When the current crop of Chinese leaders assumed power, they wasted no time in ordering an extensive audit of local government debt.
Presumably the new team, led by President Xi Jinping, wanted to know what everyone else wants to know: How has China's massive expansion of credit since 2008 affected state finances?
The uncomfortable truth is that nobody has a great handle on exactly how much local governments have spent.
The bean counters are still working overtime in the provinces to get Beijing an answer on local debt levels, with a report likely due by the end of the year. But in the meantime, the warnings from some private forecasters are getting downright scary.
Fitch -- which has been among the most dour -- published a report Wednesday that argues any talk of deleveraging is premature. Credit is still growing, the ratings agency said, with much of the expansion occurring in channels that are not reflected in official statistics.
"Local governments continue to accrue debt as more infrastructure projects are undertaken to bolster growth. Much of this may ultimately be fiscalised by the central government, resulting in limited capital impairment at the banks. Yet any exposure that is non-cash-generating on a daily basis reduces banks' operating cash inflows and tightens liquidity. It is these liquidity challenges that make local debt a near- as well as long-term issue."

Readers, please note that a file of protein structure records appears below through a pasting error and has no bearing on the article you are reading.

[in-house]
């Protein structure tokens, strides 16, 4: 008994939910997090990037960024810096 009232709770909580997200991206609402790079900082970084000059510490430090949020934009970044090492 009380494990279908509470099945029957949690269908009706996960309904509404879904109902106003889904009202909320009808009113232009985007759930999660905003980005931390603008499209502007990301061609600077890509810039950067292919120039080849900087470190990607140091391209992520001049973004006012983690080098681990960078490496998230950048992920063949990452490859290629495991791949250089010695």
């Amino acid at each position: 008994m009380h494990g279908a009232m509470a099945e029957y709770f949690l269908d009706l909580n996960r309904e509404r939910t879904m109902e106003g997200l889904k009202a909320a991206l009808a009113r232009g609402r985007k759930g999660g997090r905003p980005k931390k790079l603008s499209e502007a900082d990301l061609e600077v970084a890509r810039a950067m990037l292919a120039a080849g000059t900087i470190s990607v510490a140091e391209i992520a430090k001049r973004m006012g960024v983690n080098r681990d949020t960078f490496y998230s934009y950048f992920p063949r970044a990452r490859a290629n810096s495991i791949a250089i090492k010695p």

It's not just local governments that have spent. China's credit boom has also saddled unworthy businesses with large loans and fueled the country's shadow banking system.
In the end, will Beijing be able to simply write a check to cover any bad debt? Fitch said it won't be that easy.
"The Chinese authorities' greater control over borrowers and lenders, and a solid policy record – combined with a largely domestically funded financial sector and closed capital account – arguably make such high leverage more wieldy than elsewhere. Yet no financial system can sustain rising leverage indefinitely. Eventually, swelling debt burdens will constrain economic activity as greater resources are directed into debt-servicing and further investment exacerbates overcapacity, in turn squeezing corporate revenues."